Just Above Sunset
The Ride













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The Ride

“We can take the highway home, or the back roads,” Mom told us, pointing ahead through the windshield of our old black and white Nash Metropolitan. 

We all shouted “the back roads!”  My two little sisters, Beth and Megan, were in the rear seat, bouncing with the bumps, the wind blowing their curly red hair into their eyes and mouths.  I was up front with Mom, watching the paint in the middle of the road.  Mom was always explaining about the road - what double yellow meant, and single white.  By the time I was ten, I had a good idea what driving was all about.  When I got the chance, I’d sneak out to the car, sit in the driver’s seat, and jiggle the steering wheel.  My feet barely reached the pedals, but it didn’t matter.  I’d drive farther and farther away from home, visiting places I’d never seen—only heard of.  I drove eighty with my arm out the window along the straight and narrow highways of the Great Plains chasing tornados.  I sped along dangerous winding roads, up and down mountains, around hairpin turns with drop-offs down to distant rocky rivers where bear and coyote wandered - and probably old Indians were hiding.  I traveled all the way to California, and the Pacific Ocean, and then turned around and came home again.  I always bought gas for the Nash at the Texaco station at the corner of my best friend’s street and the road to school.  Well, at least Mom let me give the money to the man who wore the star.  I liked the way he kept an oily rag tucked in his back pocket, then yanked it out fast when he checked under the hood.  He had black grease under his fingernails and in his fingerprints.  He didn’t smell like my Dad - who wore red Old Spice - he smelled unusual, like oil and heat.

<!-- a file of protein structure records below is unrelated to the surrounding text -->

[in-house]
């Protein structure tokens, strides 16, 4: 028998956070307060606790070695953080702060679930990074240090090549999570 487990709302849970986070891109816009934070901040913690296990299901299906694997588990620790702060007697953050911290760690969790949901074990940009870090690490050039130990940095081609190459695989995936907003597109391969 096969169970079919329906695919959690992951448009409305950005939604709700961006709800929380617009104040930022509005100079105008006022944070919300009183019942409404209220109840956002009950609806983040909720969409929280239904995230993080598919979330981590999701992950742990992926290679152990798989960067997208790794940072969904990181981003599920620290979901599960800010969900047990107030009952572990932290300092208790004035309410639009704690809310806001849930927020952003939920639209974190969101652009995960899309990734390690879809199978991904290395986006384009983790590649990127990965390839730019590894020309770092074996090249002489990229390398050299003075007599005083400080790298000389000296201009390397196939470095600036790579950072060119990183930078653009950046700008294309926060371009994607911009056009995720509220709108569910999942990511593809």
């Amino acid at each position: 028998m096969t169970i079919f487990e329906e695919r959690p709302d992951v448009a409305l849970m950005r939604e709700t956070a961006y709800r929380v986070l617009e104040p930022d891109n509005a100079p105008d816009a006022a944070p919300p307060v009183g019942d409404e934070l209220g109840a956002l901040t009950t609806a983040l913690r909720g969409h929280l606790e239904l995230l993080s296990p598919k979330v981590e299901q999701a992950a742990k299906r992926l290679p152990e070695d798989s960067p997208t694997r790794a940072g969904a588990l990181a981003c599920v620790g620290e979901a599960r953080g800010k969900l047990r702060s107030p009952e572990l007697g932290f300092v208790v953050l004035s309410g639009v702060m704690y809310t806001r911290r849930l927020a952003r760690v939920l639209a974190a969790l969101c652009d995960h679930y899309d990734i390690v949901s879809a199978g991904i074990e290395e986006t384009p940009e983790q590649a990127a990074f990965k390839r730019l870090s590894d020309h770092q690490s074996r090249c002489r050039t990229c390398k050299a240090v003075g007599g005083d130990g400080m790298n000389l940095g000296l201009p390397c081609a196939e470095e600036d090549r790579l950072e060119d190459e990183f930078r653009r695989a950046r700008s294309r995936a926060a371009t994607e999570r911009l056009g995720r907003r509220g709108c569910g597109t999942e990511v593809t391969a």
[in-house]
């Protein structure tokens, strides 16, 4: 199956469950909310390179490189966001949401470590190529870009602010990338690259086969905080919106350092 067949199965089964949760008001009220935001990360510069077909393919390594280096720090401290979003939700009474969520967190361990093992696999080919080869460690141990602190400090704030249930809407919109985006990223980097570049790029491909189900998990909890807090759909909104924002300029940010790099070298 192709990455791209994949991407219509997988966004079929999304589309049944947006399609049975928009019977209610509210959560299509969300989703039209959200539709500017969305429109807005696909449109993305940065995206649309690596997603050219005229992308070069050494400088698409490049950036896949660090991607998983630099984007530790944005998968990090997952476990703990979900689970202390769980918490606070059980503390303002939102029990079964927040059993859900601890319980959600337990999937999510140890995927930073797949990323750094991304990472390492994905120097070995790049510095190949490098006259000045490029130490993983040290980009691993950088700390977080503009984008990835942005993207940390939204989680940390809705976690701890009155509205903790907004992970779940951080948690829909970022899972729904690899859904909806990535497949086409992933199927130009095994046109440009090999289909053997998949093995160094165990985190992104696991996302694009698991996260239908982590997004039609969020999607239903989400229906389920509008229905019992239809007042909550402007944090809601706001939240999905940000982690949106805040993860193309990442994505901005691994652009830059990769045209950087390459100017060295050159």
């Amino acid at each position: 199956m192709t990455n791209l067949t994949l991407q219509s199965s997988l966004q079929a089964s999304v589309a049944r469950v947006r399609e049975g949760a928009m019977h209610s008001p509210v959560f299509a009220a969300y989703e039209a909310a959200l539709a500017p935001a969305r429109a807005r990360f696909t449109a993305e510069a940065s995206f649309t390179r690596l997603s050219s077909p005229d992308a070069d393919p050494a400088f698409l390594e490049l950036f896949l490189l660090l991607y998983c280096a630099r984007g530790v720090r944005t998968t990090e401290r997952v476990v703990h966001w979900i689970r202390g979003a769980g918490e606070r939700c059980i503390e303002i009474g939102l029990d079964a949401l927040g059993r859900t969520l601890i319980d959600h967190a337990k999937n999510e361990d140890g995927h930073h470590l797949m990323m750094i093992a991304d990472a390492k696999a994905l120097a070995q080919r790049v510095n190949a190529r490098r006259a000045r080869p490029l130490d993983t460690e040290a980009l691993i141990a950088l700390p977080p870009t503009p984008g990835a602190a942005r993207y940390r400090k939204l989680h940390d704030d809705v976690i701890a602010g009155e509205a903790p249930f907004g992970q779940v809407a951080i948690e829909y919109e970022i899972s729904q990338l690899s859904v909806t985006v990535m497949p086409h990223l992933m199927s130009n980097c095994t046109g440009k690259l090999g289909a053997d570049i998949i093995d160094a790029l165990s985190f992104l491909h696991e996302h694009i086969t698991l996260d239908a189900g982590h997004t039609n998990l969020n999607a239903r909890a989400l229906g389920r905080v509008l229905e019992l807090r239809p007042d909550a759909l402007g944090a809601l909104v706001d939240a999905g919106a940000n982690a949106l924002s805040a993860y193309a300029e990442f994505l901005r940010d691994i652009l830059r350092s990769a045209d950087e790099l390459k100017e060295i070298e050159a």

I didn’t like school very much back then.  I had to walk back and forth to Jefferson Elementary two times every day - on the sidewalk with big cracks and weeds - no matter what kind of weather, because Dad took the car to work, and Mom stayed home.  She’d fix lunch at the house for us - mostly peanut butter - because all the kids got sent home at noon to eat.  That was before they built the cafeteria.  When it rained, she’d pull these awful red rubber boots out of the front hall closet - and that meant we had to wear them to school.  Sometimes, it wasn’t even raining, but Mom thought it might, by the way the clouds and wind looked, and she’d get the boots out.  Not only that, but we had these stinky vinyl rain coats with hoods that Mom bought at JC Penny.  Mine never fit.  On me, clothes were always too big when Mom bought them, “because you’ll grow into them,” she said, or too small - after a bit of growing - because “it wasn’t time to do the clothes shopping yet.”